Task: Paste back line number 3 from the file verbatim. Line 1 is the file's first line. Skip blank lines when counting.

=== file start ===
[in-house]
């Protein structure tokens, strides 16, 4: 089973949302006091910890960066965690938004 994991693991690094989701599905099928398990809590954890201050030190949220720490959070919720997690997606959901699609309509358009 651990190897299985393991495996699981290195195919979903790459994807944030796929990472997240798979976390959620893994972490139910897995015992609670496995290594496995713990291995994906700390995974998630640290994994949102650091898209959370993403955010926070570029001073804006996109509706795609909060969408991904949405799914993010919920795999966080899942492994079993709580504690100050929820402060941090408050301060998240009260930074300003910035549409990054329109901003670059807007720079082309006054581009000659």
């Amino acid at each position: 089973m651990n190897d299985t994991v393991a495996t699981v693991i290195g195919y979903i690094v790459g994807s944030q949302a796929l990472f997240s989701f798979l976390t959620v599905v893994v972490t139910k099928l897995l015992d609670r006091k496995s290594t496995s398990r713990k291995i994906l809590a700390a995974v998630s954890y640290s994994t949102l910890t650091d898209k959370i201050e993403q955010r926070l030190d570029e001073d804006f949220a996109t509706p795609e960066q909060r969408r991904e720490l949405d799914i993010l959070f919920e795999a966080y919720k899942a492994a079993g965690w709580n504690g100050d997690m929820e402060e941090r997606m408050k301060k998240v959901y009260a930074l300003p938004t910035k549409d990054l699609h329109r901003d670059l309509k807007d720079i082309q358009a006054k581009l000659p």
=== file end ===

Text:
């Amino acid at each position: 089973m651990n190897d299985t994991v393991a495996t699981v693991i290195g195919y979903i690094v790459g994807s944030q949302a796929l990472f997240s989701f798979l976390t959620v599905v893994v972490t139910k099928l897995l015992d609670r006091k496995s290594t496995s398990r713990k291995i994906l809590a700390a995974v998630s954890y640290s994994t949102l910890t650091d898209k959370i201050e993403q955010r926070l030190d570029e001073d804006f949220a996109t509706p795609e960066q909060r969408r991904e720490l949405d799914i993010l959070f919920e795999a966080y919720k899942a492994a079993g965690w709580n504690g100050d997690m929820e402060e941090r997606m408050k301060k998240v959901y009260a930074l300003p938004t910035k549409d990054l699609h329109r901003d670059l309509k807007d720079i082309q358009a006054k581009l000659p």